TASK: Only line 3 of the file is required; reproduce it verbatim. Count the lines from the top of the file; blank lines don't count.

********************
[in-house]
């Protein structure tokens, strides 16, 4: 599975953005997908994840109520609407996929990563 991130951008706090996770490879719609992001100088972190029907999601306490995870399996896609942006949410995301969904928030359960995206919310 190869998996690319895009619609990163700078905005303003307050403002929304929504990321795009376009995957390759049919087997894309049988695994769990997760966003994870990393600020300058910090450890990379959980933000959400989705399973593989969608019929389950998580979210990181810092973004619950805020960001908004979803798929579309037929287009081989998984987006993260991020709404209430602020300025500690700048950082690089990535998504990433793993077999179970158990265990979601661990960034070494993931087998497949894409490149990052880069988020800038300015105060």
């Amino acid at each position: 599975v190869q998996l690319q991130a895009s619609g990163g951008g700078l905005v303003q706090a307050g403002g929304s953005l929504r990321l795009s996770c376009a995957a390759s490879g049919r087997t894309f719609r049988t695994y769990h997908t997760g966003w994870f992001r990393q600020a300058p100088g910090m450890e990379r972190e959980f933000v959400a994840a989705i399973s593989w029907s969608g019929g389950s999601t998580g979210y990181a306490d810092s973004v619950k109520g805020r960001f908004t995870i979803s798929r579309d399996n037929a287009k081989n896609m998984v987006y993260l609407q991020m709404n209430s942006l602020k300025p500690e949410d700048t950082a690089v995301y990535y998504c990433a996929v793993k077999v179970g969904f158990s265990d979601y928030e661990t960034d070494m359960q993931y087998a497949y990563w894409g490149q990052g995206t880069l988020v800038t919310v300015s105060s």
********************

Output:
């Amino acid at each position: 599975v190869q998996l690319q991130a895009s619609g990163g951008g700078l905005v303003q706090a307050g403002g929304s953005l929504r990321l795009s996770c376009a995957a390759s490879g049919r087997t894309f719609r049988t695994y769990h997908t997760g966003w994870f992001r990393q600020a300058p100088g910090m450890e990379r972190e959980f933000v959400a994840a989705i399973s593989w029907s969608g019929g389950s999601t998580g979210y990181a306490d810092s973004v619950k109520g805020r960001f908004t995870i979803s798929r579309d399996n037929a287009k081989n896609m998984v987006y993260l609407q991020m709404n209430s942006l602020k300025p500690e949410d700048t950082a690089v995301y990535y998504c990433a996929v793993k077999v179970g969904f158990s265990d979601y928030e661990t960034d070494m359960q993931y087998a497949y990563w894409g490149q990052g995206t880069l988020v800038t919310v300015s105060s």